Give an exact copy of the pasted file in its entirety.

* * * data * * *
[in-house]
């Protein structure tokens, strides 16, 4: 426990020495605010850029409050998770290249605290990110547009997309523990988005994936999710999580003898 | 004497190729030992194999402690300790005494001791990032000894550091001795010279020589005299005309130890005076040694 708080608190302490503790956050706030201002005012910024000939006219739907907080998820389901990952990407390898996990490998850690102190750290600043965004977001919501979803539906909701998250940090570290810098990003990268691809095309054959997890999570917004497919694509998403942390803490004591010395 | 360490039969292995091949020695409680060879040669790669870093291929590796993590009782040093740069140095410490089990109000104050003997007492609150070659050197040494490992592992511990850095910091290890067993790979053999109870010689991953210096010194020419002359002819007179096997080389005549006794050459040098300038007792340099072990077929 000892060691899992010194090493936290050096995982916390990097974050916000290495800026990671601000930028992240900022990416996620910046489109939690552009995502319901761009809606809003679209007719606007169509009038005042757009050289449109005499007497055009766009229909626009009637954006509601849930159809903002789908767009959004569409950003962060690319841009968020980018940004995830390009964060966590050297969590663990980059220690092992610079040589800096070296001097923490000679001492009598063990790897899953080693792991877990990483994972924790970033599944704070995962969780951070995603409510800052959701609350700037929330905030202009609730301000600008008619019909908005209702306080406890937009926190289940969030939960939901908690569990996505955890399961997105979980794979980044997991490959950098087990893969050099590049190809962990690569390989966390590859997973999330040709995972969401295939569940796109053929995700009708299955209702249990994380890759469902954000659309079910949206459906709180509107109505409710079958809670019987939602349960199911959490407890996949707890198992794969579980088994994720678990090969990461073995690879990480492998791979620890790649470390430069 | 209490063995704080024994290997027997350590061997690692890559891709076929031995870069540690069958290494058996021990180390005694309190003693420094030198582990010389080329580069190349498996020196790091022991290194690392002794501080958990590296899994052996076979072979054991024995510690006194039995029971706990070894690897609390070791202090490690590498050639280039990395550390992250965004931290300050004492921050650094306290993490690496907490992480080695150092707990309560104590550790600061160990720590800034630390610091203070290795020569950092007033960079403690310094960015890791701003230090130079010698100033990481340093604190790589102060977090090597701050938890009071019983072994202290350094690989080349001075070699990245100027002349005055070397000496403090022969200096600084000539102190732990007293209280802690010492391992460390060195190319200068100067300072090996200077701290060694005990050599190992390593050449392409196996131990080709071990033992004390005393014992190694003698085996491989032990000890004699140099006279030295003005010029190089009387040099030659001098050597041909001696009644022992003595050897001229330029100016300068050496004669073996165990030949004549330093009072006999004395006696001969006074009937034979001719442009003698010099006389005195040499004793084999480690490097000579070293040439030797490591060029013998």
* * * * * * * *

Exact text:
[in-house]
């Protein structure tokens, strides 16, 4: 426990020495605010850029409050998770290249605290990110547009997309523990988005994936999710999580003898 | 004497190729030992194999402690300790005494001791990032000894550091001795010279020589005299005309130890005076040694 708080608190302490503790956050706030201002005012910024000939006219739907907080998820389901990952990407390898996990490998850690102190750290600043965004977001919501979803539906909701998250940090570290810098990003990268691809095309054959997890999570917004497919694509998403942390803490004591010395 | 360490039969292995091949020695409680060879040669790669870093291929590796993590009782040093740069140095410490089990109000104050003997007492609150070659050197040494490992592992511990850095910091290890067993790979053999109870010689991953210096010194020419002359002819007179096997080389005549006794050459040098300038007792340099072990077929 000892060691899992010194090493936290050096995982916390990097974050916000290495800026990671601000930028992240900022990416996620910046489109939690552009995502319901761009809606809003679209007719606007169509009038005042757009050289449109005499007497055009766009229909626009009637954006509601849930159809903002789908767009959004569409950003962060690319841009968020980018940004995830390009964060966590050297969590663990980059220690092992610079040589800096070296001097923490000679001492009598063990790897899953080693792991877990990483994972924790970033599944704070995962969780951070995603409510800052959701609350700037929330905030202009609730301000600008008619019909908005209702306080406890937009926190289940969030939960939901908690569990996505955890399961997105979980794979980044997991490959950098087990893969050099590049190809962990690569390989966390590859997973999330040709995972969401295939569940796109053929995700009708299955209702249990994380890759469902954000659309079910949206459906709180509107109505409710079958809670019987939602349960199911959490407890996949707890198992794969579980088994994720678990090969990461073995690879990480492998791979620890790649470390430069 | 209490063995704080024994290997027997350590061997690692890559891709076929031995870069540690069958290494058996021990180390005694309190003693420094030198582990010389080329580069190349498996020196790091022991290194690392002794501080958990590296899994052996076979072979054991024995510690006194039995029971706990070894690897609390070791202090490690590498050639280039990395550390992250965004931290300050004492921050650094306290993490690496907490992480080695150092707990309560104590550790600061160990720590800034630390610091203070290795020569950092007033960079403690310094960015890791701003230090130079010698100033990481340093604190790589102060977090090597701050938890009071019983072994202290350094690989080349001075070699990245100027002349005055070397000496403090022969200096600084000539102190732990007293209280802690010492391992460390060195190319200068100067300072090996200077701290060694005990050599190992390593050449392409196996131990080709071990033992004390005393014992190694003698085996491989032990000890004699140099006279030295003005010029190089009387040099030659001098050597041909001696009644022992003595050897001229330029100016300068050496004669073996165990030949004549330093009072006999004395006696001969006074009937034979001719442009003698010099006389005195040499004793084999480690490097000579070293040439030797490591060029013998």